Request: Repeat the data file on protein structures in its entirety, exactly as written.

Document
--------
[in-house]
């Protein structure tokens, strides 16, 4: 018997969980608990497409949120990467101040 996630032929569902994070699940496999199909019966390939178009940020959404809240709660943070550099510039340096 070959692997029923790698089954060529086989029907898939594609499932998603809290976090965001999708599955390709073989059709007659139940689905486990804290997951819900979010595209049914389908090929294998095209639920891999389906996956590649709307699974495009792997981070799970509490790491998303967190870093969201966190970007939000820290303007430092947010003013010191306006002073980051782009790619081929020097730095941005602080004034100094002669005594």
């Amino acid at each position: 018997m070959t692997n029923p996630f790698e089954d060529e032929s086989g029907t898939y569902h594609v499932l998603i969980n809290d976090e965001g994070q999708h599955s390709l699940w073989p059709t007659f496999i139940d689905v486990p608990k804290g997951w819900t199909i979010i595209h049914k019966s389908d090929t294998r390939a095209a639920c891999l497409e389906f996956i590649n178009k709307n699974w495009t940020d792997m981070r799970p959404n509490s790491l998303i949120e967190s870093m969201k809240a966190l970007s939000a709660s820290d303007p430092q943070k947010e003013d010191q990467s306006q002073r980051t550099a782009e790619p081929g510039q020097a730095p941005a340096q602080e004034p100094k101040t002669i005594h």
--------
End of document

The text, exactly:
[in-house]
């Protein structure tokens, strides 16, 4: 018997969980608990497409949120990467101040 996630032929569902994070699940496999199909019966390939178009940020959404809240709660943070550099510039340096 070959692997029923790698089954060529086989029907898939594609499932998603809290976090965001999708599955390709073989059709007659139940689905486990804290997951819900979010595209049914389908090929294998095209639920891999389906996956590649709307699974495009792997981070799970509490790491998303967190870093969201966190970007939000820290303007430092947010003013010191306006002073980051782009790619081929020097730095941005602080004034100094002669005594």
């Amino acid at each position: 018997m070959t692997n029923p996630f790698e089954d060529e032929s086989g029907t898939y569902h594609v499932l998603i969980n809290d976090e965001g994070q999708h599955s390709l699940w073989p059709t007659f496999i139940d689905v486990p608990k804290g997951w819900t199909i979010i595209h049914k019966s389908d090929t294998r390939a095209a639920c891999l497409e389906f996956i590649n178009k709307n699974w495009t940020d792997m981070r799970p959404n509490s790491l998303i949120e967190s870093m969201k809240a966190l970007s939000a709660s820290d303007p430092q943070k947010e003013d010191q990467s306006q002073r980051t550099a782009e790619p081929g510039q020097a730095p941005a340096q602080e004034p100094k101040t002669i005594h």